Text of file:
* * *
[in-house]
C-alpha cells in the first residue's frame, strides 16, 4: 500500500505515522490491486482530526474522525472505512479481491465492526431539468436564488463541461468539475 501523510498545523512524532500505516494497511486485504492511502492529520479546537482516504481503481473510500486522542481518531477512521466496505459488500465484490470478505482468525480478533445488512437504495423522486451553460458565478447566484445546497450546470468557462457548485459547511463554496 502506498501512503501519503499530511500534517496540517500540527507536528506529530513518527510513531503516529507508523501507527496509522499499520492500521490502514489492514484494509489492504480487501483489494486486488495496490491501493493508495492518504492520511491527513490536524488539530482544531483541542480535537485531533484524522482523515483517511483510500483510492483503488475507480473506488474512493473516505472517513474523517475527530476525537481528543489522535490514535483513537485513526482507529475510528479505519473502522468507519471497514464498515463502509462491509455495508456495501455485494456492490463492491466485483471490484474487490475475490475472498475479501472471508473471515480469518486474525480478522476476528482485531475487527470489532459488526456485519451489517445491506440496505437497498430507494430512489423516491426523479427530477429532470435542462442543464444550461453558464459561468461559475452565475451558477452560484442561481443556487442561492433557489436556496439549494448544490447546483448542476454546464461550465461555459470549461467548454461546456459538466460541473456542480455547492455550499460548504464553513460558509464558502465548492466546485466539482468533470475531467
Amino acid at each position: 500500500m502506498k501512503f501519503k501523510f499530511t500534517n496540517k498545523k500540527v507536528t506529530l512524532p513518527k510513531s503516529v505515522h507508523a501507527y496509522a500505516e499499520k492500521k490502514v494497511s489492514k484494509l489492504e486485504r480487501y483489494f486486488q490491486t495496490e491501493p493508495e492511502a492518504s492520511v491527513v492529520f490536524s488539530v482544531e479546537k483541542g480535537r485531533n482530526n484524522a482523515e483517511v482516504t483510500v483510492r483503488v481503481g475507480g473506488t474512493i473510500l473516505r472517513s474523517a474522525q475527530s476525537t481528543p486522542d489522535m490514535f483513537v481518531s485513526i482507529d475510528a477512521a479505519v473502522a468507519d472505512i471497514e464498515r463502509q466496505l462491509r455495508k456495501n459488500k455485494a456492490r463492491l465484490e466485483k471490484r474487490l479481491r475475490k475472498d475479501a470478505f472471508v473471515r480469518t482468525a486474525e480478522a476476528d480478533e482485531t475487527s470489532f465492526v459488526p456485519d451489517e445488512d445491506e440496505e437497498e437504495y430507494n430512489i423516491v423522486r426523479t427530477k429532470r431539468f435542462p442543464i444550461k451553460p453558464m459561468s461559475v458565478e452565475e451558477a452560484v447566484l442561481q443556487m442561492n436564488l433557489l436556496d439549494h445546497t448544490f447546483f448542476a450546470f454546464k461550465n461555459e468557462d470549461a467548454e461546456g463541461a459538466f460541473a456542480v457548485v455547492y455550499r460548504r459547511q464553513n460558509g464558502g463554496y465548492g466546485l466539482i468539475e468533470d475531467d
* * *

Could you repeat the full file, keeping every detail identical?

[in-house]
C-alpha cells in the first residue's frame, strides 16, 4: 500500500505515522490491486482530526474522525472505512479481491465492526431539468436564488463541461468539475 501523510498545523512524532500505516494497511486485504492511502492529520479546537482516504481503481473510500486522542481518531477512521466496505459488500465484490470478505482468525480478533445488512437504495423522486451553460458565478447566484445546497450546470468557462457548485459547511463554496 502506498501512503501519503499530511500534517496540517500540527507536528506529530513518527510513531503516529507508523501507527496509522499499520492500521490502514489492514484494509489492504480487501483489494486486488495496490491501493493508495492518504492520511491527513490536524488539530482544531483541542480535537485531533484524522482523515483517511483510500483510492483503488475507480473506488474512493473516505472517513474523517475527530476525537481528543489522535490514535483513537485513526482507529475510528479505519473502522468507519471497514464498515463502509462491509455495508456495501455485494456492490463492491466485483471490484474487490475475490475472498475479501472471508473471515480469518486474525480478522476476528482485531475487527470489532459488526456485519451489517445491506440496505437497498430507494430512489423516491426523479427530477429532470435542462442543464444550461453558464459561468461559475452565475451558477452560484442561481443556487442561492433557489436556496439549494448544490447546483448542476454546464461550465461555459470549461467548454461546456459538466460541473456542480455547492455550499460548504464553513460558509464558502465548492466546485466539482468533470475531467
Amino acid at each position: 500500500m502506498k501512503f501519503k501523510f499530511t500534517n496540517k498545523k500540527v507536528t506529530l512524532p513518527k510513531s503516529v505515522h507508523a501507527y496509522a500505516e499499520k492500521k490502514v494497511s489492514k484494509l489492504e486485504r480487501y483489494f486486488q490491486t495496490e491501493p493508495e492511502a492518504s492520511v491527513v492529520f490536524s488539530v482544531e479546537k483541542g480535537r485531533n482530526n484524522a482523515e483517511v482516504t483510500v483510492r483503488v481503481g475507480g473506488t474512493i473510500l473516505r472517513s474523517a474522525q475527530s476525537t481528543p486522542d489522535m490514535f483513537v481518531s485513526i482507529d475510528a477512521a479505519v473502522a468507519d472505512i471497514e464498515r463502509q466496505l462491509r455495508k456495501n459488500k455485494a456492490r463492491l465484490e466485483k471490484r474487490l479481491r475475490k475472498d475479501a470478505f472471508v473471515r480469518t482468525a486474525e480478522a476476528d480478533e482485531t475487527s470489532f465492526v459488526p456485519d451489517e445488512d445491506e440496505e437497498e437504495y430507494n430512489i423516491v423522486r426523479t427530477k429532470r431539468f435542462p442543464i444550461k451553460p453558464m459561468s461559475v458565478e452565475e451558477a452560484v447566484l442561481q443556487m442561492n436564488l433557489l436556496d439549494h445546497t448544490f447546483f448542476a450546470f454546464k461550465n461555459e468557462d470549461a467548454e461546456g463541461a459538466f460541473a456542480v457548485v455547492y455550499r460548504r459547511q464553513n460558509g464558502g463554496y465548492g466546485l466539482i468539475e468533470d475531467d